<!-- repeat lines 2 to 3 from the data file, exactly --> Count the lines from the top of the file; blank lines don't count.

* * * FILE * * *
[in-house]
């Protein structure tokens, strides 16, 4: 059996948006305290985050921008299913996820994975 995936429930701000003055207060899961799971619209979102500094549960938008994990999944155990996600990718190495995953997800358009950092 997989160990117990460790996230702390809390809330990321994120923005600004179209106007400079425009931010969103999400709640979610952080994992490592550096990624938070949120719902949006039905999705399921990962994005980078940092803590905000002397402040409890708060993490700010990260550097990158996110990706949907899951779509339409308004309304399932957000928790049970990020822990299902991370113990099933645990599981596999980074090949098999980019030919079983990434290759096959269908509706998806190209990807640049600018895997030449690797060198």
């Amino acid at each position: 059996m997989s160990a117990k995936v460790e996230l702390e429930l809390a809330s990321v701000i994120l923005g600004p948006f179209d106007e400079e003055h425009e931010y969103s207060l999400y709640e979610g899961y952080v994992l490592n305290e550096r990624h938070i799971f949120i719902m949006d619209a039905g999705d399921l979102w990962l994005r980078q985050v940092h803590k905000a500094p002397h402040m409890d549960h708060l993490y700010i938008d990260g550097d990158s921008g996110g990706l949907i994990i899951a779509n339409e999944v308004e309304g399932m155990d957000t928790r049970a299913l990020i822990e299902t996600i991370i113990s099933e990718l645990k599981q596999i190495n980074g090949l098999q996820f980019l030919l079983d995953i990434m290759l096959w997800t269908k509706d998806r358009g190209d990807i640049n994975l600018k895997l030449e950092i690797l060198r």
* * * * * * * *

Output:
């Protein structure tokens, strides 16, 4: 059996948006305290985050921008299913996820994975 995936429930701000003055207060899961799971619209979102500094549960938008994990999944155990996600990718190495995953997800358009950092 997989160990117990460790996230702390809390809330990321994120923005600004179209106007400079425009931010969103999400709640979610952080994992490592550096990624938070949120719902949006039905999705399921990962994005980078940092803590905000002397402040409890708060993490700010990260550097990158996110990706949907899951779509339409308004309304399932957000928790049970990020822990299902991370113990099933645990599981596999980074090949098999980019030919079983990434290759096959269908509706998806190209990807640049600018895997030449690797060198």
């Amino acid at each position: 059996m997989s160990a117990k995936v460790e996230l702390e429930l809390a809330s990321v701000i994120l923005g600004p948006f179209d106007e400079e003055h425009e931010y969103s207060l999400y709640e979610g899961y952080v994992l490592n305290e550096r990624h938070i799971f949120i719902m949006d619209a039905g999705d399921l979102w990962l994005r980078q985050v940092h803590k905000a500094p002397h402040m409890d549960h708060l993490y700010i938008d990260g550097d990158s921008g996110g990706l949907i994990i899951a779509n339409e999944v308004e309304g399932m155990d957000t928790r049970a299913l990020i822990e299902t996600i991370i113990s099933e990718l645990k599981q596999i190495n980074g090949l098999q996820f980019l030919l079983d995953i990434m290759l096959w997800t269908k509706d998806r358009g190209d990807i640049n994975l600018k895997l030449e950092i690797l060198r």